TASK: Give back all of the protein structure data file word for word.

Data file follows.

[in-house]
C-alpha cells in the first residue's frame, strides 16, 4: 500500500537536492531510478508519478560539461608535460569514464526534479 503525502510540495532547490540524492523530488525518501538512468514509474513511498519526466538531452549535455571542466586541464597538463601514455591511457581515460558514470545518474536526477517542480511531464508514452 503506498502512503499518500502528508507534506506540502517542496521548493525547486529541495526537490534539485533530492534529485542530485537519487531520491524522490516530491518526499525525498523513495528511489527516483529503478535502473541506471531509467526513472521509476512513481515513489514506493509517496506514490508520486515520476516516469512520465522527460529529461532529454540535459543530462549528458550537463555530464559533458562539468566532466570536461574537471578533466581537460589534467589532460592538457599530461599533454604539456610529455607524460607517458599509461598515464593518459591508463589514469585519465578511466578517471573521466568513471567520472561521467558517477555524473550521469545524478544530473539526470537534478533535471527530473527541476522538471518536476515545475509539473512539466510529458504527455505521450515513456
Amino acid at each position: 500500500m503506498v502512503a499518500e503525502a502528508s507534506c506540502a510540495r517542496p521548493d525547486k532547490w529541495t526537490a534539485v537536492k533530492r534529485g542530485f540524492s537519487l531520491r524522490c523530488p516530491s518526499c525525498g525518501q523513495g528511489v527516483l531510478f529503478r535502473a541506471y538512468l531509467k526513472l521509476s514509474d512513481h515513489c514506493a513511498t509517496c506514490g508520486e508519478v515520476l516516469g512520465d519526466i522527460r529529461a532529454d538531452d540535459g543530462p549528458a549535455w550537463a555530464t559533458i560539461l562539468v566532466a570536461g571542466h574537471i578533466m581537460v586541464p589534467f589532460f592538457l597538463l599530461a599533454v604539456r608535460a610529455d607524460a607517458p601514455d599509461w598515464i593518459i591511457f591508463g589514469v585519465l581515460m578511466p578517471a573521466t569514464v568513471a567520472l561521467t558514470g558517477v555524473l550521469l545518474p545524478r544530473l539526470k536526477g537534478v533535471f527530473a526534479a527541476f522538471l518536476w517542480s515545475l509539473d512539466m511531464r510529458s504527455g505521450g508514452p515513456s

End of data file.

[in-house]
C-alpha cells in the first residue's frame, strides 16, 4: 500500500537536492531510478508519478560539461608535460569514464526534479 503525502510540495532547490540524492523530488525518501538512468514509474513511498519526466538531452549535455571542466586541464597538463601514455591511457581515460558514470545518474536526477517542480511531464508514452 503506498502512503499518500502528508507534506506540502517542496521548493525547486529541495526537490534539485533530492534529485542530485537519487531520491524522490516530491518526499525525498523513495528511489527516483529503478535502473541506471531509467526513472521509476512513481515513489514506493509517496506514490508520486515520476516516469512520465522527460529529461532529454540535459543530462549528458550537463555530464559533458562539468566532466570536461574537471578533466581537460589534467589532460592538457599530461599533454604539456610529455607524460607517458599509461598515464593518459591508463589514469585519465578511466578517471573521466568513471567520472561521467558517477555524473550521469545524478544530473539526470537534478533535471527530473527541476522538471518536476515545475509539473512539466510529458504527455505521450515513456
Amino acid at each position: 500500500m503506498v502512503a499518500e503525502a502528508s507534506c506540502a510540495r517542496p521548493d525547486k532547490w529541495t526537490a534539485v537536492k533530492r534529485g542530485f540524492s537519487l531520491r524522490c523530488p516530491s518526499c525525498g525518501q523513495g528511489v527516483l531510478f529503478r535502473a541506471y538512468l531509467k526513472l521509476s514509474d512513481h515513489c514506493a513511498t509517496c506514490g508520486e508519478v515520476l516516469g512520465d519526466i522527460r529529461a532529454d538531452d540535459g543530462p549528458a549535455w550537463a555530464t559533458i560539461l562539468v566532466a570536461g571542466h574537471i578533466m581537460v586541464p589534467f589532460f592538457l597538463l599530461a599533454v604539456r608535460a610529455d607524460a607517458p601514455d599509461w598515464i593518459i591511457f591508463g589514469v585519465l581515460m578511466p578517471a573521466t569514464v568513471a567520472l561521467t558514470g558517477v555524473l550521469l545518474p545524478r544530473l539526470k536526477g537534478v533535471f527530473a526534479a527541476f522538471l518536476w517542480s515545475l509539473d512539466m511531464r510529458s504527455g505521450g508514452p515513456s